FRONT PAGE CONTRIBUTOR
The Bottom Feeders: Today’s Unions Striking & Protesting Over Forced Dues
“I want to urge devotion to the fundamentals of human liberty the principles of voluntarism. No lasting gain has ever come from compulsion.” — Samuel Gompers, American Federation of Labor
Once upon a time, union leaders did not believe in compulsion as a means of securing membership or union dues. My, how times have changed.
In Pennsylvania, the SEIU has set March 17th as the day to begin a three-day strike at Pocono Medical Center. In early February, the SEIU conducted a one-day strike at PMC over the same issue. What is the issue? Mandatory dues. The SEIU wants to maintain its ability to have workers fired for failing to pay union dues.
In the face of mass labor protests and the boycott of a legislative session by Democratic state representatives, Republican leaders in Indiana and pro-business Gov. Mitch Daniels withdrew a proposed anti-union “right-to-work” bill on Feb. 23. The bill would have decimated the power of unions by banning the policy of requiring union fees as a condition of employment at a workplace. Despite this heroic victory… [Emphasis added.]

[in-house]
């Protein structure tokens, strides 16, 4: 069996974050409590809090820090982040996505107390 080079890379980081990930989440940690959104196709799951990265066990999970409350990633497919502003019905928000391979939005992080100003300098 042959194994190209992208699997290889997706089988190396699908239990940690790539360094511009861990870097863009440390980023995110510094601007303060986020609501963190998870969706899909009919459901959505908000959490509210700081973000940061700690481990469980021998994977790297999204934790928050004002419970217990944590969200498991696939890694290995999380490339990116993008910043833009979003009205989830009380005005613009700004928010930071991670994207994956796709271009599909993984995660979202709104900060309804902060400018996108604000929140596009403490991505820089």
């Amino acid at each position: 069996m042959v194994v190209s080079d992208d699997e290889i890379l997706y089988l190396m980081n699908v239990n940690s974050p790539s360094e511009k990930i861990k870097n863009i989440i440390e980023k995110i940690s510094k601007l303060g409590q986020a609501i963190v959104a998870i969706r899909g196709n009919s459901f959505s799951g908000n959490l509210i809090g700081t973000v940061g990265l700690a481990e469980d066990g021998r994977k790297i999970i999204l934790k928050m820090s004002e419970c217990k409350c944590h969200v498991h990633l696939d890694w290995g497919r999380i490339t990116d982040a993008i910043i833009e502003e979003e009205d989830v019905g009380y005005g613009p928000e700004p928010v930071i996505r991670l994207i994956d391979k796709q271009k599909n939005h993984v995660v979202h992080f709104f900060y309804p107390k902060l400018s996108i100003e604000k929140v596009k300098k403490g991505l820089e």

As the Battle of Wisconsin enters its third week of protests, union bosses and their Democrat cohorts are fighting Governor Scott Walker’s proposal to end mandatory dues as a condition of employment. In addition to abolishing forced dues, Walker is also proposing to stop having the governments of Wisconsin serve as dues collection agencies.
The remarkable thing about each of these cases is union bosses’ underlying admission: Without the threat of being able to have workers fired, the unions would be, in the words of the socialist writer, “decimated.”
Not only does this acknowledgement demonstrate how truly irrelevant today’s unions have become, it underscores how morally bankrupt today’s union bosses are as well.
Samuel Gompers must be turning over in his grave.
“I bring reason to your ears, and, in language as plain as ABC, hold up truth to your eyes.” Thomas Paine, December 23, 1776